The concept of quasi-delicts in the Philippines

Whoever by act or omission causes damage to another, there being fault or negligence, is obliged to pay for the damage done. Such fault or negligence, if there is no pre-existing contractual relation between the parties, is called a quasi-delict. (Art. 2176 of the Civil Code) In other words, compensation must be paid to a person suffering damage because of the act or omission of another, there being no pre-existing obligation arising from contracts.Article 2176 of the Civil Code, which defines a quasi-delict is limited to negligent acts or omissions and excludes the notion of willfulness or intent.

Quasi-delict, known in Spanish legal treatises as culpa aquiliana, is a civil law concept while torts is an Anglo-American or common law concept. Torts is much broader than culpa aquiliana because it includes not only negligence, but intentional criminal acts as well such as assault and battery, false imprisonment and deceit.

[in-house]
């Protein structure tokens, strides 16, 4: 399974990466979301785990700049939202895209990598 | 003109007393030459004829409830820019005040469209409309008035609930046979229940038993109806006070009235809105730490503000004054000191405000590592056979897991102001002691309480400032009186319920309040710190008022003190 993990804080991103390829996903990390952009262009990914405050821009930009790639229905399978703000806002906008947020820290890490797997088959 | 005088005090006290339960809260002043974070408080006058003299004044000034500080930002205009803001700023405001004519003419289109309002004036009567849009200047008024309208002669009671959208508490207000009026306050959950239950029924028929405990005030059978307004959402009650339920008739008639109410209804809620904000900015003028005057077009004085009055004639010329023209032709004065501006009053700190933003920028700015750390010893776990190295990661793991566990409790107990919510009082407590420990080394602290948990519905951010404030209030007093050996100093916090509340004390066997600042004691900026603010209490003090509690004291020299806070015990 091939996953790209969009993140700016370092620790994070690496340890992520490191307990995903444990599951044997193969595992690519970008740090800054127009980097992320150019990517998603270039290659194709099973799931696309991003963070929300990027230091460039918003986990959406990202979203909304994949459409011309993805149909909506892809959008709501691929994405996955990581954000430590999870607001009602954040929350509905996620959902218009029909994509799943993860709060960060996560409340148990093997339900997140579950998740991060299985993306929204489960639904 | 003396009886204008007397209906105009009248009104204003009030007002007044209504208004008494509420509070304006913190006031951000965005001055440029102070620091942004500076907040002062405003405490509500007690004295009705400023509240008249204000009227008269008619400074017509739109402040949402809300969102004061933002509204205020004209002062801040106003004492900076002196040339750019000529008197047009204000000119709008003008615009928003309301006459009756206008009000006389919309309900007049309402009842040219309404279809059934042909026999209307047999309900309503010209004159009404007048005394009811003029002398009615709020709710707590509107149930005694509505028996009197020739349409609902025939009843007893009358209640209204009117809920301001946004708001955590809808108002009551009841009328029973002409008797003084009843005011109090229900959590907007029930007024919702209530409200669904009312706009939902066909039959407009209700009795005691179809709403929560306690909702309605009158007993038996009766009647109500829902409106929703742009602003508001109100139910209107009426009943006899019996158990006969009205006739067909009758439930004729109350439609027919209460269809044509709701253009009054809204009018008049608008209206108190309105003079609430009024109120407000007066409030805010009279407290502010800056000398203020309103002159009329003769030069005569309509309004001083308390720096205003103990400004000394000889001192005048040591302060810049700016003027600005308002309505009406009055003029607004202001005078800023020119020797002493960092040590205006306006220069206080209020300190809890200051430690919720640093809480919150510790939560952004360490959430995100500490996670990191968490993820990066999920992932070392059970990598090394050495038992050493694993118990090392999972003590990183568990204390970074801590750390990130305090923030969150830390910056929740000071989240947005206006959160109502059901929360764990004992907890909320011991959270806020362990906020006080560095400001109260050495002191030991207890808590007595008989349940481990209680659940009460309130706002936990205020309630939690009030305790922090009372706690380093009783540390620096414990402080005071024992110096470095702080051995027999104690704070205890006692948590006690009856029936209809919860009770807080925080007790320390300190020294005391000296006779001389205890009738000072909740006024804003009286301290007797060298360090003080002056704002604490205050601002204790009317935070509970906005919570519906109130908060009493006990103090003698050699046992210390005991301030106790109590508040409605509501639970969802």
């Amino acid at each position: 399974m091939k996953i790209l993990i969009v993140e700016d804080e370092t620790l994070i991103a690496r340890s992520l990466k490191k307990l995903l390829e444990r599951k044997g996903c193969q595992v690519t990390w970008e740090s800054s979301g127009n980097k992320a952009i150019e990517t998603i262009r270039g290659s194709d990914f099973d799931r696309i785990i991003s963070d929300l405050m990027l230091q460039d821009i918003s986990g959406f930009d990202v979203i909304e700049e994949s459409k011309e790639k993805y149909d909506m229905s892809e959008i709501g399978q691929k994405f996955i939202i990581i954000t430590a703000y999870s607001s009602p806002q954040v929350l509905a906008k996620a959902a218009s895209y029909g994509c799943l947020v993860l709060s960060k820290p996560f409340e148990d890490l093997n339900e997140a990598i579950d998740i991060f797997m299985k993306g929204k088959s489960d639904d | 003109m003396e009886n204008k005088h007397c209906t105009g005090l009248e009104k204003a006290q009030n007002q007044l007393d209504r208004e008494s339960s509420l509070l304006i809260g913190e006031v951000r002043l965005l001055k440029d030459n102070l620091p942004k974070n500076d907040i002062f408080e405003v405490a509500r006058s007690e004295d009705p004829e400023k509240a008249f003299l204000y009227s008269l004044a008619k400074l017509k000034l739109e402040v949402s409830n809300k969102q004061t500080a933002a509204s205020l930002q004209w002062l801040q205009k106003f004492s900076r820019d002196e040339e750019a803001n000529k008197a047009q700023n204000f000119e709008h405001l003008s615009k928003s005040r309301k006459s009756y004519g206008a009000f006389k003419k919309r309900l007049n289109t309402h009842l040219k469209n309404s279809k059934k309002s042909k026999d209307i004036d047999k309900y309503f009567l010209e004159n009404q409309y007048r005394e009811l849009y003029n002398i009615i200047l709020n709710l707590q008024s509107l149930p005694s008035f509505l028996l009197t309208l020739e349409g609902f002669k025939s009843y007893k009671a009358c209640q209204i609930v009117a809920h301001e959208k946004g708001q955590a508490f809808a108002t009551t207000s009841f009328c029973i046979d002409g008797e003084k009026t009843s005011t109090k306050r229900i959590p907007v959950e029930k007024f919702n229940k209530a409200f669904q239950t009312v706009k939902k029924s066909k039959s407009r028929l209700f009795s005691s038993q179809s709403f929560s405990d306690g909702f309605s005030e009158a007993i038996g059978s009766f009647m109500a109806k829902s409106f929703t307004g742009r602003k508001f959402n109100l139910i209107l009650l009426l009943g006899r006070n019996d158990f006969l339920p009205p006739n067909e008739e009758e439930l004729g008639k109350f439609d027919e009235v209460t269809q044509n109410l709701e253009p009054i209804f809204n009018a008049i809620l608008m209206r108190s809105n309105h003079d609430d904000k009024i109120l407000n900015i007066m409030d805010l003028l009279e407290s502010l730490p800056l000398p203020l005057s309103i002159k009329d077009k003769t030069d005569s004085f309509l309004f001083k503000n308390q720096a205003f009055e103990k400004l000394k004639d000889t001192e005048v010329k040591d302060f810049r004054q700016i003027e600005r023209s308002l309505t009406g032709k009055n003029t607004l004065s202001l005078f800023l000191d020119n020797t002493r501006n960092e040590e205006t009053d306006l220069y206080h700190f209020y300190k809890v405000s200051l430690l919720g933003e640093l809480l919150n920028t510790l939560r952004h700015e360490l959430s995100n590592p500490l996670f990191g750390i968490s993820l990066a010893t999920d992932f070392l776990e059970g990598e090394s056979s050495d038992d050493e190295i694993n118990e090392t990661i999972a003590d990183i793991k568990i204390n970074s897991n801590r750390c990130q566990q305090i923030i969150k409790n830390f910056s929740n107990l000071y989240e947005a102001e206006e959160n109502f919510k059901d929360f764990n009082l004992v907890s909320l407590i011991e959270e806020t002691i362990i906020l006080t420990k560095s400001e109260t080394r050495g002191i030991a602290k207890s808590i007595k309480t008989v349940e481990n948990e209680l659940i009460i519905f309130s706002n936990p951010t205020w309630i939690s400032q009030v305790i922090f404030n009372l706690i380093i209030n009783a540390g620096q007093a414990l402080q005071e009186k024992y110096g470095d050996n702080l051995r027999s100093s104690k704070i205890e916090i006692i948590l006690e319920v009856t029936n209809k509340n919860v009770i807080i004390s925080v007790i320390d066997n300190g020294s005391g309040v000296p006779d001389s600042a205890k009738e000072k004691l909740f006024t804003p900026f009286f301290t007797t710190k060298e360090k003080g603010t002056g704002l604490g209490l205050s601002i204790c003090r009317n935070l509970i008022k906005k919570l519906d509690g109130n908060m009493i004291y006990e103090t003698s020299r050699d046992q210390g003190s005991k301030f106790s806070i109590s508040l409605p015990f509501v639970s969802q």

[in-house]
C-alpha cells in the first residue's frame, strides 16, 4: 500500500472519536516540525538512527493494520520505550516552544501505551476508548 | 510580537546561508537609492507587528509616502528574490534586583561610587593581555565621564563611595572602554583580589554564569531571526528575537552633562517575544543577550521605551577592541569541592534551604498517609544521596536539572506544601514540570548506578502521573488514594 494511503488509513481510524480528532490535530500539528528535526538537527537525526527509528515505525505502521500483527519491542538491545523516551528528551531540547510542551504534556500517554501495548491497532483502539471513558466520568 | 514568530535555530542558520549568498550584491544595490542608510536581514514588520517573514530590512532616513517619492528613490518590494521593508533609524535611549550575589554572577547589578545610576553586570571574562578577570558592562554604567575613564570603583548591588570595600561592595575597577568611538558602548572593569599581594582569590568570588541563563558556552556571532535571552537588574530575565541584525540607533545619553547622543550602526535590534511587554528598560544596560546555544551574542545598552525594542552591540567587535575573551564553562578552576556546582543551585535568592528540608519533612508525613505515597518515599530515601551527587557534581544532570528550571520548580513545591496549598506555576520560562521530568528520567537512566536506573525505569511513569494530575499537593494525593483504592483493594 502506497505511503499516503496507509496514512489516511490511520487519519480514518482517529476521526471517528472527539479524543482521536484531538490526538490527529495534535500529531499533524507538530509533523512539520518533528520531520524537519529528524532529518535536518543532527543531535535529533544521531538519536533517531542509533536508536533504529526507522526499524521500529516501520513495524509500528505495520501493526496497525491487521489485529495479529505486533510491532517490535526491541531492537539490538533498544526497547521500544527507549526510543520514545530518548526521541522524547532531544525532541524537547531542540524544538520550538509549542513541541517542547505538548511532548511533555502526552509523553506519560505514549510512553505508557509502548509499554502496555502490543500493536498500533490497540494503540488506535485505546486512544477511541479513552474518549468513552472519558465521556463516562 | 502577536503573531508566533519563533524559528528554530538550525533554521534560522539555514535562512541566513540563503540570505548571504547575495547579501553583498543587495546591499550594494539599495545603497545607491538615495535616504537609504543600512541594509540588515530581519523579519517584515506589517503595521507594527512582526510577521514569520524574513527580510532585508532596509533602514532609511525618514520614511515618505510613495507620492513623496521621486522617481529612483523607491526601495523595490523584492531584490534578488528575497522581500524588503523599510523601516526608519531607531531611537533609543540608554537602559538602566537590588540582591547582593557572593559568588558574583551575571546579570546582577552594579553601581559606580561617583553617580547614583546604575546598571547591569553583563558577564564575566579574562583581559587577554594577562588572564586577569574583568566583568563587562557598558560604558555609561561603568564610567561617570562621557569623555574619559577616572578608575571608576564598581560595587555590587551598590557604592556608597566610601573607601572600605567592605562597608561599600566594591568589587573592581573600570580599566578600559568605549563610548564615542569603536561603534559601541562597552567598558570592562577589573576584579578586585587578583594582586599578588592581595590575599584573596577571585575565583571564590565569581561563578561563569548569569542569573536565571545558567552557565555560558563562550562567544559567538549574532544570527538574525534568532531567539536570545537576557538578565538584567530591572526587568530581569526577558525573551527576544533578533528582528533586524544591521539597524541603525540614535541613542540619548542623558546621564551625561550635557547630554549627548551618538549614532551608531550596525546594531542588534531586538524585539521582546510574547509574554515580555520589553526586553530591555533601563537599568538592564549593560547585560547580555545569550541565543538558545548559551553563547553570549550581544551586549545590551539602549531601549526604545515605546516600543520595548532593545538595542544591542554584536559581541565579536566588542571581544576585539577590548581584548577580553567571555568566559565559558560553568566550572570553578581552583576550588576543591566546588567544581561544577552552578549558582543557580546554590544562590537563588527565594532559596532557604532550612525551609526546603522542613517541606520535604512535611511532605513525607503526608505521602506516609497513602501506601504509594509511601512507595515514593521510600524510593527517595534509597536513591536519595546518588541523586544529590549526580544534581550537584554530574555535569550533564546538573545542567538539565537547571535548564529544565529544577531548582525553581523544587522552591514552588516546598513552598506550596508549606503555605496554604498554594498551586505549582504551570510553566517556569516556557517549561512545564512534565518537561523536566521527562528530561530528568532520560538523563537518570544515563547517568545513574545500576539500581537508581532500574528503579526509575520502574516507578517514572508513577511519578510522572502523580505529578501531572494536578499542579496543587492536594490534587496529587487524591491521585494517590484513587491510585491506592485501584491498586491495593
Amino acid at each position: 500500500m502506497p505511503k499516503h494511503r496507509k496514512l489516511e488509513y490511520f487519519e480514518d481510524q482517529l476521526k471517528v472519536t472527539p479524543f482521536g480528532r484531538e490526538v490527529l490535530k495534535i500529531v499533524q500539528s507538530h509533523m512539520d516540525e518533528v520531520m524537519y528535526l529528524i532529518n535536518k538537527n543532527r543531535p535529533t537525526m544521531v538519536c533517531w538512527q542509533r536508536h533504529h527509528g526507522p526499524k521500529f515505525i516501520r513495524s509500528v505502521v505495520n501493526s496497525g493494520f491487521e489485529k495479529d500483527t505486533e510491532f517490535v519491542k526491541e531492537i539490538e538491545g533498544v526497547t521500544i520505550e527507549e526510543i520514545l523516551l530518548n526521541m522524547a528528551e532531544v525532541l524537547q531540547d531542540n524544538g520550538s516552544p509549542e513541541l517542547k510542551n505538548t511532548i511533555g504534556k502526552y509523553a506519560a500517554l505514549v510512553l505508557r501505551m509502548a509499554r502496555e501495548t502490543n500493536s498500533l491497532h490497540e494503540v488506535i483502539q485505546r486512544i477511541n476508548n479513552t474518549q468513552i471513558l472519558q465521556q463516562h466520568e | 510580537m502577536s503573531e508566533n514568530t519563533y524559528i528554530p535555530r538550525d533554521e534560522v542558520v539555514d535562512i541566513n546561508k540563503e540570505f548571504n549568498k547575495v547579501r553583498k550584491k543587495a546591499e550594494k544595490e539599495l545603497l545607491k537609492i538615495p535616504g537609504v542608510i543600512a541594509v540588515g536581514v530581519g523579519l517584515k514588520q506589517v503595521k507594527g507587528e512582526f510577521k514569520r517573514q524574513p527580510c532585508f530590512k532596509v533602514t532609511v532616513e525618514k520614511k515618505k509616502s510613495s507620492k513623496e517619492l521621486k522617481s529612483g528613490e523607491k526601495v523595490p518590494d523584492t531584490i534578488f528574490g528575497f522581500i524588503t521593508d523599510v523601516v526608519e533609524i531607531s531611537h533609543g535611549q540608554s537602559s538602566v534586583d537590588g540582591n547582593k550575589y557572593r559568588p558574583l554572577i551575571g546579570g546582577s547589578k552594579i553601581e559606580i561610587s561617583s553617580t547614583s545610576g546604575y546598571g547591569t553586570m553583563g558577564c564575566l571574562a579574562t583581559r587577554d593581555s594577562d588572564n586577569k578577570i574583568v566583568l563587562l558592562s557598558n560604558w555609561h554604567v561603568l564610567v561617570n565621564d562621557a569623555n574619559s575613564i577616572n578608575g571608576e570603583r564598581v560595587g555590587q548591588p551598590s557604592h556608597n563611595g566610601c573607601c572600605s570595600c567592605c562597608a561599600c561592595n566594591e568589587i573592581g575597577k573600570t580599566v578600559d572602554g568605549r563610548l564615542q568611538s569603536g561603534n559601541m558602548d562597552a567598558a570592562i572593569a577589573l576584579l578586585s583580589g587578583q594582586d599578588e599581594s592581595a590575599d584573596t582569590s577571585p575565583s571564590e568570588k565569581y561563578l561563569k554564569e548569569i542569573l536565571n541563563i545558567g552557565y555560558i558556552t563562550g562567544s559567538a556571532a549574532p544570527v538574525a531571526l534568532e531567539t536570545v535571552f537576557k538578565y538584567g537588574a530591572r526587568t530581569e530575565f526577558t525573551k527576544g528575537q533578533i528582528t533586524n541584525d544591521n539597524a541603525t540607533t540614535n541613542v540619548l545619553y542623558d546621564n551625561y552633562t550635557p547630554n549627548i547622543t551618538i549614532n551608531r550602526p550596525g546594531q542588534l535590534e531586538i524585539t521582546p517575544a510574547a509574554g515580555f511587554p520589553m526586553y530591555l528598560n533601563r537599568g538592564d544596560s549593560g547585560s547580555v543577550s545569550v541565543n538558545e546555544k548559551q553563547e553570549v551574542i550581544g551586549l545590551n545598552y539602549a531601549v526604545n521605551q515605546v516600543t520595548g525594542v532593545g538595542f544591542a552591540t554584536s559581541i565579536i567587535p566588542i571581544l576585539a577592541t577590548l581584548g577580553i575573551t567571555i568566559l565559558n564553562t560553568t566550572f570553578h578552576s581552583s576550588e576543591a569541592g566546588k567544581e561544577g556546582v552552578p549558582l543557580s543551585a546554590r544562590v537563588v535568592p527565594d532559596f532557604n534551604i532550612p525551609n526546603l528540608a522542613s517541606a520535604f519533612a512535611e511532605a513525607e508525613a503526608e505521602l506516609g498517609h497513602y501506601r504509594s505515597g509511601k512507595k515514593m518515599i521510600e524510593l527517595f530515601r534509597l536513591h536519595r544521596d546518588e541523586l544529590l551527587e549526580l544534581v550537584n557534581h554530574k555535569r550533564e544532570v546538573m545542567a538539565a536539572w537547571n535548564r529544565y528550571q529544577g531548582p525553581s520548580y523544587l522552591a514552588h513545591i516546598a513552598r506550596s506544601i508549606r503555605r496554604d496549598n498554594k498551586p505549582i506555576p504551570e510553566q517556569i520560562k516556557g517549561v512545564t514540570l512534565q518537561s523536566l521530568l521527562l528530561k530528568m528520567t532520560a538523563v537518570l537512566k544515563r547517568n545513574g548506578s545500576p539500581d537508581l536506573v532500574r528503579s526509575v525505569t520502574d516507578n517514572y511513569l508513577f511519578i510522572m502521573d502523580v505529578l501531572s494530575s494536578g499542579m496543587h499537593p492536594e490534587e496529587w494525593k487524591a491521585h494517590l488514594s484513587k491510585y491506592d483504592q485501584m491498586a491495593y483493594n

In the general scheme of the Philippine legal system envisioned by the Commission (headed by Jorge Bocobo) responsible for drafting the New Civil Code, intentional and malicious acts, with certain exceptions, are to be governed by the Revised Penal Code while negligent acts or omissions are to be covered by Article 2176 of the Civil Code.

In between these opposite spectrums are injurious acts which, in the absence of Article 21, would have been beyond redress. Thus, Article 21 fills that vacuum. It is even postulated that together with Articles 19 and 20 of the Civil Code, Article 21 has greatly broadened the scope of the law on civil wrongs; it has become much more supple and adaptable than the Anglo-American law on torts. (G.R. No. 97336. February 19, 1993)

In short, criminal acts or omission, whether intentional or negligent (Article 365), are governed by the Revised Penal Code of the Philippines (Act 3815). Whereas, no-crime negligent acts or omissions are covered by the Civil Code, specially Article 2176. Finally, intentional acts which are injurious to other persons but are not criminal in nature or are no longer susceptible of criminal prosecution for any reason are governed by Article 19, 20 and 21.